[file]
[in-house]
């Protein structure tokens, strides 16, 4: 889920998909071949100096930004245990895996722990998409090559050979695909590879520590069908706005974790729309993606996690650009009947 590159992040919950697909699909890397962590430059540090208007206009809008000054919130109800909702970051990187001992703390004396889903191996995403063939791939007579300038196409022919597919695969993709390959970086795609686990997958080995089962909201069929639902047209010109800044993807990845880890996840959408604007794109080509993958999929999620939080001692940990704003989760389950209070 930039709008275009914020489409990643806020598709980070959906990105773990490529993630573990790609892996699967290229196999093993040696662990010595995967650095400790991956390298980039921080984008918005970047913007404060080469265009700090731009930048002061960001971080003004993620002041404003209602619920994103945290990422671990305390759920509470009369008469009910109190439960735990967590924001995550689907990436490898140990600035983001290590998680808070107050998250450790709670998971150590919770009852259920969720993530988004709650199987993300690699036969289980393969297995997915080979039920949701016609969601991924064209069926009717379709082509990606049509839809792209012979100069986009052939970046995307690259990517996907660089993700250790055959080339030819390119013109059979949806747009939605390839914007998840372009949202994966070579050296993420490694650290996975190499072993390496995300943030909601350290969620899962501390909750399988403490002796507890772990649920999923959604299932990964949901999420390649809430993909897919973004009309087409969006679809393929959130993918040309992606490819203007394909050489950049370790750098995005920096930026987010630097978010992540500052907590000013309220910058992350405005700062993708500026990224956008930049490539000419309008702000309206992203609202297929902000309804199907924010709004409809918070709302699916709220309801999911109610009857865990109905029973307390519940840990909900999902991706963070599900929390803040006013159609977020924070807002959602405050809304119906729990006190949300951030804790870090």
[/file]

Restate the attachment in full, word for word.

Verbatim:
[in-house]
């Protein structure tokens, strides 16, 4: 889920998909071949100096930004245990895996722990998409090559050979695909590879520590069908706005974790729309993606996690650009009947 590159992040919950697909699909890397962590430059540090208007206009809008000054919130109800909702970051990187001992703390004396889903191996995403063939791939007579300038196409022919597919695969993709390959970086795609686990997958080995089962909201069929639902047209010109800044993807990845880890996840959408604007794109080509993958999929999620939080001692940990704003989760389950209070 930039709008275009914020489409990643806020598709980070959906990105773990490529993630573990790609892996699967290229196999093993040696662990010595995967650095400790991956390298980039921080984008918005970047913007404060080469265009700090731009930048002061960001971080003004993620002041404003209602619920994103945290990422671990305390759920509470009369008469009910109190439960735990967590924001995550689907990436490898140990600035983001290590998680808070107050998250450790709670998971150590919770009852259920969720993530988004709650199987993300690699036969289980393969297995997915080979039920949701016609969601991924064209069926009717379709082509990606049509839809792209012979100069986009052939970046995307690259990517996907660089993700250790055959080339030819390119013109059979949806747009939605390839914007998840372009949202994966070579050296993420490694650290996975190499072993390496995300943030909601350290969620899962501390909750399988403490002796507890772990649920999923959604299932990964949901999420390649809430993909897919973004009309087409969006679809393929959130993918040309992606490819203007394909050489950049370790750098995005920096930026987010630097978010992540500052907590000013309220910058992350405005700062993708500026990224956008930049490539000419309008702000309206992203609202297929902000309804199907924010709004409809918070709302699916709220309801999911109610009857865990109905029973307390519940840990909900999902991706963070599900929390803040006013159609977020924070807002959602405050809304119906729990006190949300951030804790870090």